IFAs must build up as much value in their in their business as they can to ensure to ensure a retirement exit route
There is no doubt that for any professional it should be part of the business plan to have a retirement “exit route” strategy thought through at an appropriate time. Many IFA businesses may look at an Aim or stockmarket listing well before retirement but, for the majority of IFA businesses, that is not a feasible possibility. So what do they do?
It is vital that an IFA builds up as much value in their business as possible. By this I mean looking at building up trail (or servicing) commission and a client bank that is being communicated with and serviced on a regular basis.
When IFAs are selling a business, for the majority, they are selling goodwill and ongoing income. As we know too well, goodwill within most IFAs is dependant upon their relationship with thier clients, in many cases negligible if you leave the business. Therefore we are looking for ongoing, recurring, sustainable income.
In our response to the Sandler review, we have raised the issue of capital substance in IFA businesses. This will show through when sale values are set but the real value IFAs bring to their clients is through the advice-based solutions they supply. The challenge is to convert the value of that advice into a capital value for their business.
In my opinion, a quality network can add value to an IFA selling their business.
If I were a Countrywide IFA member, I would want to either buy from or sell my business to another Countrywide member as we will both understand and appreciate the business model. As a network, we are able to facilitate that process through our business development team and our technology support. As a large network with national coverage, we are usually able to match up willing buyers and sellers to ensure continuity of a local service if that is a priority.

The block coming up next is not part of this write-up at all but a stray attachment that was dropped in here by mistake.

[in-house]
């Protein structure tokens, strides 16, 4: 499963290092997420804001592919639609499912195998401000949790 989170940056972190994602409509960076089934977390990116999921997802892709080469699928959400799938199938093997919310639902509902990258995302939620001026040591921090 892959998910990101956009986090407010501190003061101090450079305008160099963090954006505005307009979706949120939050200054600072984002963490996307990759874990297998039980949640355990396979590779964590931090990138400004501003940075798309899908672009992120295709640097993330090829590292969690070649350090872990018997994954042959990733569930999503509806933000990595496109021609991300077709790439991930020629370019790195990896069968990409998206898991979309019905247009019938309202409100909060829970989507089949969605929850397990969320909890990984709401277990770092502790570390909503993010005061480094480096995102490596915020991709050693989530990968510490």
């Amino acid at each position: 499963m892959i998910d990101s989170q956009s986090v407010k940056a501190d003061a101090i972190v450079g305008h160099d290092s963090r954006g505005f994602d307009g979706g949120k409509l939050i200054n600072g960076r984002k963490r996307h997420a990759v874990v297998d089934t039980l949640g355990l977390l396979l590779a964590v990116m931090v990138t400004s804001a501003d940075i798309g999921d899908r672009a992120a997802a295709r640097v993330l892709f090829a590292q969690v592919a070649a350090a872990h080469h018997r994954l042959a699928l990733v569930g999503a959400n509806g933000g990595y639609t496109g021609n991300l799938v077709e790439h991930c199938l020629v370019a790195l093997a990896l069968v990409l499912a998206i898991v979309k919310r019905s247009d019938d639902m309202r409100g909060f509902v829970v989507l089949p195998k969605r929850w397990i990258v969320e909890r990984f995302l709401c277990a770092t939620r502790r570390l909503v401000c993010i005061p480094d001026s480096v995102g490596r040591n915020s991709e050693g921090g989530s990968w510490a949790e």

All aspects of an IFA's business will increasingly become dependant on technology as we move to a 1 per cent world where providers and IFAs look to realign cost bases and the regulator moves towards e-regulation. A solid technology base with efficient sales admin and compliance processes enabling greater productivity through an end-to-end solution will be a prerequisite. Certainly, the introduction of our mi solutions technology to achieve this will make an IFA attractive to both buyers and sellers.
Networks have a role to play in this retirement and sales area. That role is one of facilitation and helping to drive value into an adviser's business.
I know that a lot of IFAs feel they would like to do a “handover” or “buyout” with their business. Basically, this means the selling IFA still being retained within the business he has sold although he or she is now effectively an employee. While I can see the logic of this, I do not believe it is always a good idea.
Much will depend on individual circumstances but sometimes you are much better having a clean break sale from the business. If your objective is retirement, it may be better to negotiate a fair price for the client base and business and allow the new owners to then run the business as they wish to run it without any possible interference or conflict.
As with any business, however, an IFA should not treat their business as their pension. Financial planning needs to be done separately and then, as and when an IFA wants to sell up or retire, they are not doing so from a forced-sale basis.
Valuation is always the critical issue as we all know that a seller values anything slightly more (usually) than a purchaser.
Tony Wood is managing director of Countrywide Independent Advisers